The period between 1990 and 1994 was a tumultuous time in Pakistani politics when several governments were dismissed in quick succession. Benazir Bhutto’s government was dismissed in 1990 and Nawaz Sharif became prime minister. However, a contest of power ensued between the president and the prime minister. As a result, both were dismissed, paving the way for fresh elections and Bhutto’s return to power in 1993.

At the same time, COAS Mirza Aslam Beg handed over the reins to General Asif Nawaz in 1991, who later died of a sudden heart attack in January 1993, leaving the post vacant for Gen Abdul Waheed.

We have here two transitions in the military and two transitions in civilian government.

In 1996, Bhutto’s government was dismissed on charges of corruption once again and Sharif formed a new government. This period saw one transition of the COAS, where Gen Abdul Waheed, after completing his term, handed over the reins to Gen Jehangir Karamat. Between 1994 and 1998, there was one transition in the military and one transition in the government.

But perhaps the most exciting times in the 1990s came towards its end when the Sharif government was dismissed in 1999 and replaced with a technocratic government. This period saw Gen Musharraf taking over as the COAS from Gen Karamat in 1998. Once again, one transition took place in both the government and the military’s highest office.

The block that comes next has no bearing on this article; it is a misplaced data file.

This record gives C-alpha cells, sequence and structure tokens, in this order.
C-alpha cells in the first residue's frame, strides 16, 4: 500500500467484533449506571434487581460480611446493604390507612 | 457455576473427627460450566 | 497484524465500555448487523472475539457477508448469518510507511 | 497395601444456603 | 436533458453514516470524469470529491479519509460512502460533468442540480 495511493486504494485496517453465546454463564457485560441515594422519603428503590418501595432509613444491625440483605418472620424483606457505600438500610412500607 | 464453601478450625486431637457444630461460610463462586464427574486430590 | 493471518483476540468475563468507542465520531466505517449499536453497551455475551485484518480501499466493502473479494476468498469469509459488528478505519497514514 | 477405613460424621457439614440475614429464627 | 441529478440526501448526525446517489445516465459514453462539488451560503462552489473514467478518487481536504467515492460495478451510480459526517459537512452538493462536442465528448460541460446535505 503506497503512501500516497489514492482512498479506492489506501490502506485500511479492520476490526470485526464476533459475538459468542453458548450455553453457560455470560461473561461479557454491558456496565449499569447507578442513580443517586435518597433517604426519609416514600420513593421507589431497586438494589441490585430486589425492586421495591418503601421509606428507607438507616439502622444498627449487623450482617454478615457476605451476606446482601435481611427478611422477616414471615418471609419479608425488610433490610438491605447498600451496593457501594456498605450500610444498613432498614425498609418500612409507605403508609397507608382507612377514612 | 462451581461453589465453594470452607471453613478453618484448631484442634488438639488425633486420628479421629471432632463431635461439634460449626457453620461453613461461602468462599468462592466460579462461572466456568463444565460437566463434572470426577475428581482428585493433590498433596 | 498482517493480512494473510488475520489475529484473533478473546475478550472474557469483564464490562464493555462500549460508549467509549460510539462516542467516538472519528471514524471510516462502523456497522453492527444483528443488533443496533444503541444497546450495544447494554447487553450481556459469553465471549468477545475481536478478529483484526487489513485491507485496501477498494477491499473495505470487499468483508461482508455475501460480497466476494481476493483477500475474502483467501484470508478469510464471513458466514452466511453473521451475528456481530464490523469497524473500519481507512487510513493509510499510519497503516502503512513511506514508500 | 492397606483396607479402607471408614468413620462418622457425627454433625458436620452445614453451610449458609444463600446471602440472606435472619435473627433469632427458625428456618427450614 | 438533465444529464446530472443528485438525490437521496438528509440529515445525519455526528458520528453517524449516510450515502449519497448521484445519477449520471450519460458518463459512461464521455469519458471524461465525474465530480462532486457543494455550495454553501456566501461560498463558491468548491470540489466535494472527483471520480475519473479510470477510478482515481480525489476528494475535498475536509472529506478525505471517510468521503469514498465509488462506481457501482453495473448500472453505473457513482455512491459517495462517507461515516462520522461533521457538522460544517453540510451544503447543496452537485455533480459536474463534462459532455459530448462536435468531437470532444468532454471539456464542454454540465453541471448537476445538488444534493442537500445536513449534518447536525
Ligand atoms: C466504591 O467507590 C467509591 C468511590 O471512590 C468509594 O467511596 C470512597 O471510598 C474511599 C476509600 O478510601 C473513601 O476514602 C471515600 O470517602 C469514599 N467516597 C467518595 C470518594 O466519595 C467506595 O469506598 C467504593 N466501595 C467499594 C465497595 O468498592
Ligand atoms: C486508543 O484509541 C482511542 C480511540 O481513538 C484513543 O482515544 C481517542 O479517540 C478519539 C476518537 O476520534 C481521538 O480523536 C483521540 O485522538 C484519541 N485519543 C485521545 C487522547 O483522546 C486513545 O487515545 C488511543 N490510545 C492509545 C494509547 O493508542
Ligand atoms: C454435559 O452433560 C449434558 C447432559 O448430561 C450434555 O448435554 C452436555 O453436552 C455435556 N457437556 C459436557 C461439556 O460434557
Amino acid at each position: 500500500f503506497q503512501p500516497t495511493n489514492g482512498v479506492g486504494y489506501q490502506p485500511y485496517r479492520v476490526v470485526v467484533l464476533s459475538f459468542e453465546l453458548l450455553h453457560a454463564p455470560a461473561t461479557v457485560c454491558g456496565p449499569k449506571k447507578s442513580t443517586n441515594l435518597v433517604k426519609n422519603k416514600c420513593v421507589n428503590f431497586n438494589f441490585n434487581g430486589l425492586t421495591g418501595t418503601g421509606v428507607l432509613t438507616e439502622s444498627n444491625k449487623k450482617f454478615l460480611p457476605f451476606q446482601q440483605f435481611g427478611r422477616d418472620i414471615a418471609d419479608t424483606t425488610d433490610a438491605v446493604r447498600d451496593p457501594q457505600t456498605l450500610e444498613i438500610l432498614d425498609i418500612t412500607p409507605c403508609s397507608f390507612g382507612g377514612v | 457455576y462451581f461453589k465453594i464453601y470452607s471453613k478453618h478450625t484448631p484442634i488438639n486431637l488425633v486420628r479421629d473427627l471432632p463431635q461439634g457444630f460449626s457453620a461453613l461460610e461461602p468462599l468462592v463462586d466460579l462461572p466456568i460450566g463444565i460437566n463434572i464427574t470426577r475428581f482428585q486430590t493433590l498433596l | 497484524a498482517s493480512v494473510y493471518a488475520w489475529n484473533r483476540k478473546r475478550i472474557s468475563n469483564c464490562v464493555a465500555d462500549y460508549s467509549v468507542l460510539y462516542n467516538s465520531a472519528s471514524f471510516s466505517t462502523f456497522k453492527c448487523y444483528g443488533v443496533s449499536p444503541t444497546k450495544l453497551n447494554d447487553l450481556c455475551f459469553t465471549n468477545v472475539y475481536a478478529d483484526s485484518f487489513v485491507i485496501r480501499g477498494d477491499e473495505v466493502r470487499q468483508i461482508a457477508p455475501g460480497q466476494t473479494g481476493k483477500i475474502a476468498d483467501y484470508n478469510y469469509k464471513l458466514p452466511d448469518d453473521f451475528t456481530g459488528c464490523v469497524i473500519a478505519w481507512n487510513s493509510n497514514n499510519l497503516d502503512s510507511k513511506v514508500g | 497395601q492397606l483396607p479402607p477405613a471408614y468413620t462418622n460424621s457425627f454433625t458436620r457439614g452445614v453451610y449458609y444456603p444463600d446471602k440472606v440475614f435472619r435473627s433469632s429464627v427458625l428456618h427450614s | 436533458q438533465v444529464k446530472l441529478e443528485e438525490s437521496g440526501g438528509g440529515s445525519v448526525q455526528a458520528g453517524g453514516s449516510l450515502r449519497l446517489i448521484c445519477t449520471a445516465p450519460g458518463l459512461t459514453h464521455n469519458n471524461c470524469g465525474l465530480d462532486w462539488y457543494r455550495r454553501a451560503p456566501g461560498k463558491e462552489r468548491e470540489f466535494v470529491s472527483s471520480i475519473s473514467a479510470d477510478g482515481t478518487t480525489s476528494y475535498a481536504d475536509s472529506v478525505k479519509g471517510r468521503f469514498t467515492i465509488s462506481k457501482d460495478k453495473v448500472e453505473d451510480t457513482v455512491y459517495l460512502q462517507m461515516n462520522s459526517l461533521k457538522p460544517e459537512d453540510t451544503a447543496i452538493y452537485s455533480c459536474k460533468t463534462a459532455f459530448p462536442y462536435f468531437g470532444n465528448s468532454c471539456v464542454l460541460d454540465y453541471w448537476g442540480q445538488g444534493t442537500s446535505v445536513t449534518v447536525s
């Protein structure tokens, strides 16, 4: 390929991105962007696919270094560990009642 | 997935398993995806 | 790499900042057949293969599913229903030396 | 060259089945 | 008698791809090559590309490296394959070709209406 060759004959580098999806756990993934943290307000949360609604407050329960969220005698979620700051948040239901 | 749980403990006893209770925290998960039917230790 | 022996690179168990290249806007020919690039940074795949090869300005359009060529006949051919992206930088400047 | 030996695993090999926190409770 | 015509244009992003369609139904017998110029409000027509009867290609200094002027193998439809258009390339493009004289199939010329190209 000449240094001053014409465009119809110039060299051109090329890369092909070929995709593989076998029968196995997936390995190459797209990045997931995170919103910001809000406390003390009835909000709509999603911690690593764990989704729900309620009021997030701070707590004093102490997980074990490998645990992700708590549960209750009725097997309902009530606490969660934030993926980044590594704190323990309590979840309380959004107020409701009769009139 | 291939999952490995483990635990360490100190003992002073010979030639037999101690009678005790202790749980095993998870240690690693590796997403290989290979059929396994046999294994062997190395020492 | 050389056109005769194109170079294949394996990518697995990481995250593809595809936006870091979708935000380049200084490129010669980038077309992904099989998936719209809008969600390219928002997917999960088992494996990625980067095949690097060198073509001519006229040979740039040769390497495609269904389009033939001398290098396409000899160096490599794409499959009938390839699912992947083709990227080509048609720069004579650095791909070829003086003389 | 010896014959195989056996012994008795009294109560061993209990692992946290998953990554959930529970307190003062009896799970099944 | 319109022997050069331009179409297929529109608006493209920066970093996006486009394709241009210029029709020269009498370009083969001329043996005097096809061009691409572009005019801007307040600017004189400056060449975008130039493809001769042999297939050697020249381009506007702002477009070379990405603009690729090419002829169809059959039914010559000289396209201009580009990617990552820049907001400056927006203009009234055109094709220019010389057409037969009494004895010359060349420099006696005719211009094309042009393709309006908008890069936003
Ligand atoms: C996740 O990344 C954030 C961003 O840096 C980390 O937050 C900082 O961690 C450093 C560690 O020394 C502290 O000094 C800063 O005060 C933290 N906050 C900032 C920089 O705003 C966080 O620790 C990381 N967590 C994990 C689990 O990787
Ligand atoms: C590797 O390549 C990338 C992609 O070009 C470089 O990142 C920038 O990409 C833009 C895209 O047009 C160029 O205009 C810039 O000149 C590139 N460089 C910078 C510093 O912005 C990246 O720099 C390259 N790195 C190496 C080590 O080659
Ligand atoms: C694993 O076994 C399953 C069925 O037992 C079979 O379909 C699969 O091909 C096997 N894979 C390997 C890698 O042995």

The period between 2002-2006 was widely brandished as a period of unprecedented stability. We saw the technocratic government continuing from the late 1990s and Gen Musharraf served as both the COAS and the chief executive.

The trend continued. There were zero transitions in the government and zero transitions in the COAS.

Another exciting period was in 2007 during the Lawyers’ Movement. We also saw a return to a popularly elected PPP-led government in 2008. Gen (r) Musharraf, who was now just a president, handed over the reins to Gen Ashfaq Parvez Kayani and stepped down from managing the country.

The numbers hold fast. There was one transition of the COAS and one transition in the government.

Interestingly, the government transitions were preceded by the dissolution of assemblies and followed by popular elections. Now, they are only preceded by popular elections.